For Kit there is a sort of energy and synergy happening in Woodinville particularly in the warehouses. "It feels extremely supportive, it's a real collaborative and cooperative environment." Kit sees these "new guys" as the next wave in Woodinville's development as a wine community. "In the first wave you had many of the founders, Chateau Ste Michelle of course gave us a lot of these talented folks. Mike Januik, Bob Betz, Charlie Hoppes and Delille Cellars was developing right along with them." The next wave to come was inspired by those guys and it was among others Chris Sparkman, Chris Gorman, Darby, and Efeste. As this new wave comes along with guys like Jeff, Kit, Michael Savage and Kevin White among others they've all been a product of those who came before them. They're also creating an environment that supports each other's growth. "Michael and I are friends and we collaborate a lot, he has inspired me, pushed me to try and be a better winemaker and I hope that I've done that for him as well."
Woodinville's warehouses are uniquely positioned of course in their proximity to Seattle, where perhaps they might attract folks from outside the industry like Kit, or Kevin White as well as someone like Jeff who works as the wine director at Seattle's RN 74. Jeff sees that location and the unique layout of the warehouse district as a sort of serendipity for this new movement in Woodinville. "The warehouse district's concentration of wineries creates a natural incubator for the wine-curious, many of the up-and-comers started as fans, worked a harvest and caught the bug. The community of Woodinville wineries is incredible, everyone pays it forward. We have had so much help along the way. Our successes have come to us through the camaraderie that the neighborhood fosters. I am not sure when we will hit a saturation point, but for now their is very little feeling of competition. Other winemaking regions are very spaced out, our concentration has proven to be a huge part of all of our success."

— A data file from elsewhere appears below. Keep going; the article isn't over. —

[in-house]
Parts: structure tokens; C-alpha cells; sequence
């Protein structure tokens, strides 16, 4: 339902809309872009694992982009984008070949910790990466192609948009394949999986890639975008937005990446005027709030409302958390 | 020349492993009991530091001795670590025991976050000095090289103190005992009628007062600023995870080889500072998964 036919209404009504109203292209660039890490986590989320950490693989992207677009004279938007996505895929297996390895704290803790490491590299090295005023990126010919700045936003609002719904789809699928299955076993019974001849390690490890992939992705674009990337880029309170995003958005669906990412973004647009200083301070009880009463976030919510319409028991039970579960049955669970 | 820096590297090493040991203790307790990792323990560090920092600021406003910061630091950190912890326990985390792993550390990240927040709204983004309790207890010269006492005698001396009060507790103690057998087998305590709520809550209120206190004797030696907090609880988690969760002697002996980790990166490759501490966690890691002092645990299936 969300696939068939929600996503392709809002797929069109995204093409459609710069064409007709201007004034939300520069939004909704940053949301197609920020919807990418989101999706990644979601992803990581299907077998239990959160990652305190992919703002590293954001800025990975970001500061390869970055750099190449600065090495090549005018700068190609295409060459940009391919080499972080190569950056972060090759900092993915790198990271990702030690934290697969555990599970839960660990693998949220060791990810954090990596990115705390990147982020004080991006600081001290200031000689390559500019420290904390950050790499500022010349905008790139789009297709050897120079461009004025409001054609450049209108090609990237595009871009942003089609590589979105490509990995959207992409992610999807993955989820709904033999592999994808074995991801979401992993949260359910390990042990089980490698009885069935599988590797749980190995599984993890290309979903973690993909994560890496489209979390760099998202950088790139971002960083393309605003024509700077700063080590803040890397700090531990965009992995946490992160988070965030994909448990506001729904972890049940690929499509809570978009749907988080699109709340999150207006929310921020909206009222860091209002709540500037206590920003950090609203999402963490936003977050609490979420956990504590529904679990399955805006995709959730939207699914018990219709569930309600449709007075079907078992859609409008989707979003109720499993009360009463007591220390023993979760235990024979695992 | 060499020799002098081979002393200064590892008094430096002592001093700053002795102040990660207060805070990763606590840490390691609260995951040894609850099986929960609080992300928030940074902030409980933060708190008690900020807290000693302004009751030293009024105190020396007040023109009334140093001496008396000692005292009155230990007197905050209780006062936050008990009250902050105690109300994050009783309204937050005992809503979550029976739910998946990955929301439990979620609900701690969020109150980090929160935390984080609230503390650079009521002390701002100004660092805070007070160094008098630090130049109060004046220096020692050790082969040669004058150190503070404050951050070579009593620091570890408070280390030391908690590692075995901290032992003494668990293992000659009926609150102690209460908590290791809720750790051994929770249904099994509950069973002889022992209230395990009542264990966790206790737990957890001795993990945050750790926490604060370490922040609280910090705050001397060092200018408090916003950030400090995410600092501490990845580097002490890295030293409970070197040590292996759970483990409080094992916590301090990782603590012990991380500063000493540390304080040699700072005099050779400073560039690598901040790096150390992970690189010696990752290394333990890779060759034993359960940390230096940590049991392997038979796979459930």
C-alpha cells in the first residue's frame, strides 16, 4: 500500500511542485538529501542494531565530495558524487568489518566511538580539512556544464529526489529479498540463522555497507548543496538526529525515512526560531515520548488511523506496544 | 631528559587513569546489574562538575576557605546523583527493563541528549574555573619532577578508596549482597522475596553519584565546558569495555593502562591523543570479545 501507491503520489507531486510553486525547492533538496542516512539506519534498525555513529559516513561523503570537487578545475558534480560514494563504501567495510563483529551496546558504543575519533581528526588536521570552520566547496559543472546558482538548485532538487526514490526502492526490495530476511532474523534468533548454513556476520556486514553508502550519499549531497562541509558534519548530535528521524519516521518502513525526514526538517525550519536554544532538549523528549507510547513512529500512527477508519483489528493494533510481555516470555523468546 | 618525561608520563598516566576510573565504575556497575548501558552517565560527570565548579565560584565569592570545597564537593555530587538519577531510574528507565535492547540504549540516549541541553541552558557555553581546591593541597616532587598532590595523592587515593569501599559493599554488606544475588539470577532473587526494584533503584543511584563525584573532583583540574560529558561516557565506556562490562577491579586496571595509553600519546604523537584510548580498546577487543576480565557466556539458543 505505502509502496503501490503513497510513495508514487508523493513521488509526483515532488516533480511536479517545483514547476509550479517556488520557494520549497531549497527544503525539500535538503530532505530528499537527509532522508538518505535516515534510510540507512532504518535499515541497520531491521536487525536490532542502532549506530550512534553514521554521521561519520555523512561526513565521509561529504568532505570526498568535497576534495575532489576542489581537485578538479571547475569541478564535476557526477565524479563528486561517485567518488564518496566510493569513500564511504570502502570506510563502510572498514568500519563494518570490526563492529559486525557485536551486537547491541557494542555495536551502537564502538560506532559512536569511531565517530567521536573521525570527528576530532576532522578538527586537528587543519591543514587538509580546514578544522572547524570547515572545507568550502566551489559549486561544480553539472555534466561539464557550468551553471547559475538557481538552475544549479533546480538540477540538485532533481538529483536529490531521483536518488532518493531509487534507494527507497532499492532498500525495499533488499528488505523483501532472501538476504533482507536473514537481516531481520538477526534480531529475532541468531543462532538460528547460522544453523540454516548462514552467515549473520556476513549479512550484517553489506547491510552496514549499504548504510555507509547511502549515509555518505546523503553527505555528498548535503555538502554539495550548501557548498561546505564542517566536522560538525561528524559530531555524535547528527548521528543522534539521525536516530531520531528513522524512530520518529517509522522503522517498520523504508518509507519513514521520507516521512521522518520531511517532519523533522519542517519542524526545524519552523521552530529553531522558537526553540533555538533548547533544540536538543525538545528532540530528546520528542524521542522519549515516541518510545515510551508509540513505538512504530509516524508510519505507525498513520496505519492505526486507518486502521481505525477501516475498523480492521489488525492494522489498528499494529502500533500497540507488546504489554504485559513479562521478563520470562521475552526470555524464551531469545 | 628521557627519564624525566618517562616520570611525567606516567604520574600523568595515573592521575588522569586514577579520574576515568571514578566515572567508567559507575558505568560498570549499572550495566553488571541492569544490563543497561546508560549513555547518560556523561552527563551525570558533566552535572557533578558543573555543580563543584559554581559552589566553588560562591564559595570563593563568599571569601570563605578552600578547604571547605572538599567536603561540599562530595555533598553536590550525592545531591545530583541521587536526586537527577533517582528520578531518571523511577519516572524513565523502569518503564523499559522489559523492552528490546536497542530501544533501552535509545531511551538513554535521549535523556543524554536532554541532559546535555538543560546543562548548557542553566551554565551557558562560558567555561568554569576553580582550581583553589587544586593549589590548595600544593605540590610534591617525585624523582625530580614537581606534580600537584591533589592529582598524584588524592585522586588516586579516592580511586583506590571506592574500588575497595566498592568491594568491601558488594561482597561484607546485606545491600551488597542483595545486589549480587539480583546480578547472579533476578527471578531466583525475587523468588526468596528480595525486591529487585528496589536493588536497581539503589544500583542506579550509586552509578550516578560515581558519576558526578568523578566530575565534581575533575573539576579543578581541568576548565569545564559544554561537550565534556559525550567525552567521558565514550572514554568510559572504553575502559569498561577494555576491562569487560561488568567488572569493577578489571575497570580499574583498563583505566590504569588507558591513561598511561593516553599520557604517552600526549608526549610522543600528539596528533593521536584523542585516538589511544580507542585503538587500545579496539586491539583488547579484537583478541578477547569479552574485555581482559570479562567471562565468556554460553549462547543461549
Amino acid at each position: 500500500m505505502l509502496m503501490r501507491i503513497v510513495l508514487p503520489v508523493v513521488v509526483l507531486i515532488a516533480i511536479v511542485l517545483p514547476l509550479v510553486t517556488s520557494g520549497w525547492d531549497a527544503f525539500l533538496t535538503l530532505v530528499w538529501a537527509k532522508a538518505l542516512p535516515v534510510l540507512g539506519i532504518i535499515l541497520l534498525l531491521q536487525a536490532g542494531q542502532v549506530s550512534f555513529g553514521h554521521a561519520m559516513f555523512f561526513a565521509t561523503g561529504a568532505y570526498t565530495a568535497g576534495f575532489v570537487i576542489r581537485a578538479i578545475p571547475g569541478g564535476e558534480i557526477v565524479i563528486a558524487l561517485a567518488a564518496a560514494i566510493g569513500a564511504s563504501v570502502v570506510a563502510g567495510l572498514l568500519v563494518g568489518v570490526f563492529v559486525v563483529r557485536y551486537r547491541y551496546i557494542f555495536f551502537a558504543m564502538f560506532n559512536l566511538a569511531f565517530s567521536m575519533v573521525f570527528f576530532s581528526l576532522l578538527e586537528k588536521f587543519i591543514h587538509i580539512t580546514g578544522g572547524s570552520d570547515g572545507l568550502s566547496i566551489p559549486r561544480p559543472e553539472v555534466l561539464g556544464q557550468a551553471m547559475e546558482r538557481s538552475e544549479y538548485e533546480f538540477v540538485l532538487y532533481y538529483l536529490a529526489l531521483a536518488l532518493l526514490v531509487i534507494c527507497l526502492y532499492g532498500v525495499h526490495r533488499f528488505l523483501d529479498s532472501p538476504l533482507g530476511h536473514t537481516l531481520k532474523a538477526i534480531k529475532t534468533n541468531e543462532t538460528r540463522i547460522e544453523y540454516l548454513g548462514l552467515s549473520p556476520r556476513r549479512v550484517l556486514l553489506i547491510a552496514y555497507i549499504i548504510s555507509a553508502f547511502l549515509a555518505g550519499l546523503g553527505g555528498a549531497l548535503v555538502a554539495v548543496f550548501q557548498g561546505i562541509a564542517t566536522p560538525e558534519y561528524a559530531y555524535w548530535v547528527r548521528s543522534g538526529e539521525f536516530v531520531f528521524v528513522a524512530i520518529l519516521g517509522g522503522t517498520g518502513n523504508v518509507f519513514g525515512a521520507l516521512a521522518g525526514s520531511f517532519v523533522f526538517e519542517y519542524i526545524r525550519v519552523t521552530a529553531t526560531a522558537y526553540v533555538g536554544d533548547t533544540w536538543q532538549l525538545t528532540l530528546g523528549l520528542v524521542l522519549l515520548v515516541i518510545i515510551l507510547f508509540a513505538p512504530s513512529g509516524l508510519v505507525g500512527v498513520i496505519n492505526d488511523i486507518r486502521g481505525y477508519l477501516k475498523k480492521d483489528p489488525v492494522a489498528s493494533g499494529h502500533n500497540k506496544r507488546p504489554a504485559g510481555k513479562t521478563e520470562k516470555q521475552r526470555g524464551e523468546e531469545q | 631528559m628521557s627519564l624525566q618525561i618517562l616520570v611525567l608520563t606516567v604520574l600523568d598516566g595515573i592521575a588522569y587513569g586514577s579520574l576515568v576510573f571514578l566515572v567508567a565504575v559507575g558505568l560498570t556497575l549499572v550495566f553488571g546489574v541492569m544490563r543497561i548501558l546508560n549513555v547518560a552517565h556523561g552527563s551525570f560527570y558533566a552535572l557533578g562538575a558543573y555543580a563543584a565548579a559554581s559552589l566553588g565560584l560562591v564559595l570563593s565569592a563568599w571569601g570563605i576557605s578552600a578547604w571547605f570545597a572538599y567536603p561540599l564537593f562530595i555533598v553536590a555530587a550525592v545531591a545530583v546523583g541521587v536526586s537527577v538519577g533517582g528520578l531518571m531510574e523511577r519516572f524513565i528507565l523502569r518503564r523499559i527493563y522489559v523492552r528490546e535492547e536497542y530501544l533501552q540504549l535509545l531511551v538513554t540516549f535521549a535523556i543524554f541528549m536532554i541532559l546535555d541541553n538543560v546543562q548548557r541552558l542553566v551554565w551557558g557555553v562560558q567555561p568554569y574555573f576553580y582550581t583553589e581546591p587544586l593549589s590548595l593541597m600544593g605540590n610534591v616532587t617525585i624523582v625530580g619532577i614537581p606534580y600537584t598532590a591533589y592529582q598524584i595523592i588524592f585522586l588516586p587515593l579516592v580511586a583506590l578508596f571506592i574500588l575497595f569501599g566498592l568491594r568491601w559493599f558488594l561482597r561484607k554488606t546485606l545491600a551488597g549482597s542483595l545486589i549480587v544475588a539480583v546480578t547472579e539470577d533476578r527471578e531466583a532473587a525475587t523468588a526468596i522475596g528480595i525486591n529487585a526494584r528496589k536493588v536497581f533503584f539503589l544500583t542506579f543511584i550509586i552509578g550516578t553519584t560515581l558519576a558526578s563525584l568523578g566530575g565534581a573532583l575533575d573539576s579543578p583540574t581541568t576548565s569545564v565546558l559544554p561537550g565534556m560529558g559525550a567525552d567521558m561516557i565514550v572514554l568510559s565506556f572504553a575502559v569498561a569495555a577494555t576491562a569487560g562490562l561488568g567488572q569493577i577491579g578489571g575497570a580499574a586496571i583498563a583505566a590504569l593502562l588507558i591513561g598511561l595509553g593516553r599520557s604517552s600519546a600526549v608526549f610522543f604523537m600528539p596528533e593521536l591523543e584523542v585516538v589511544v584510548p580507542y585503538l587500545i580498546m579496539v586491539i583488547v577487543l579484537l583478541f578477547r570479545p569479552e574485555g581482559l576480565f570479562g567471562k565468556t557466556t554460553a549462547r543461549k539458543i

2011 Lauren Ashton Syrah Columbia Valley Is a blend of a couple different vineyards, one on Red Mountain and one in the Yakima valley and no new oak offer a Syrah that speaks to the balance and restraint the Kit strives for in his wines. An exemplary savory Syrah that Washington's well matched vineyards are capable of producing. Dried figs, earth, smoke and herbal aromatics. A savory but lithe palate that exhibits dark plum, forest floor and more of those "garrigue" herbal elements. $35
2011 Avennia Arnaut Syrah, Boushey Vineyard The Avennia wines are fast becoming a perennial favorite for me and for elegance and sophistication, no one in Washington is doing it better right now. Winemaker Chris Peterson is far more established than many of his "new wave" neighbors with his long tenure at Delille Cellars as assistant winemaker. He and partner Marty Taucher now in Avennia's second or third vintage, represent a very successful foray into making both intellectual wines and "wines of place" in Washington.
The Arnaut continues to show why Washington does Syrah so wonderfully and why Dick Boushey has something special growing out there near Grandview. Maybe though this wine does a better job of showing it than a lot of others? A little bit of whole cluster and just a little bit of new oak really allow the terroir to do the talking. Aromatics are meaty, stony, floral and dark fruit laden, there's a ton going on here. Layered black fruits, more of that meaty and earthen funk that Boushey Syrah has come to develop a reputation for and some dried herbal elements. The wine is simply wonderful and it finishes with just a tiny lift that shows it's acidity. $48